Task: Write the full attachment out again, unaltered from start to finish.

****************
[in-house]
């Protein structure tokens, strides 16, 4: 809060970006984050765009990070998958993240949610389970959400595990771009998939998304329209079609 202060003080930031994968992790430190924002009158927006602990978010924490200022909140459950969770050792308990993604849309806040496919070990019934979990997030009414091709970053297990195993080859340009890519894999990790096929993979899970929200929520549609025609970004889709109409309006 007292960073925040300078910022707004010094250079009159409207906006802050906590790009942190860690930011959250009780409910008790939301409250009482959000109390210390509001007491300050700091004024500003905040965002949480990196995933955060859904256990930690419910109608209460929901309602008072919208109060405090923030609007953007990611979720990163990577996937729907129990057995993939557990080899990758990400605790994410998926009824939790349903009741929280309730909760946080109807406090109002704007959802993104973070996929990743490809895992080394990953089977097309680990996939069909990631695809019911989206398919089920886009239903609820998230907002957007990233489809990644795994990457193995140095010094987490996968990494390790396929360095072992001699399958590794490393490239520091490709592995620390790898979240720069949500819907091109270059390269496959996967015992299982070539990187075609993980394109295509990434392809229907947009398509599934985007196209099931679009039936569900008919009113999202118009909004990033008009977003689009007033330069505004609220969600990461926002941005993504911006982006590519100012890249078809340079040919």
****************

[in-house]
């Protein structure tokens, strides 16, 4: 809060970006984050765009990070998958993240949610389970959400595990771009998939998304329209079609 202060003080930031994968992790430190924002009158927006602990978010924490200022909140459950969770050792308990993604849309806040496919070990019934979990997030009414091709970053297990195993080859340009890519894999990790096929993979899970929200929520549609025609970004889709109409309006 007292960073925040300078910022707004010094250079009159409207906006802050906590790009942190860690930011959250009780409910008790939301409250009482959000109390210390509001007491300050700091004024500003905040965002949480990196995933955060859904256990930690419910109608209460929901309602008072919208109060405090923030609007953007990611979720990163990577996937729907129990057995993939557990080899990758990400605790994410998926009824939790349903009741929280309730909760946080109807406090109002704007959802993104973070996929990743490809895992080394990953089977097309680990996939069909990631695809019911989206398919089920886009239903609820998230907002957007990233489809990644795994990457193995140095010094987490996968990494390790396929360095072992001699399958590794490393490239520091490709592995620390790898979240720069949500819907091109270059390269496959996967015992299982070539990187075609993980394109295509990434392809229907947009398509599934985007196209099931679009039936569900008919009113999202118009909004990033008009977003689009007033330069505004609220969600990461926002941005993504911006982006590519100012890249078809340079040919």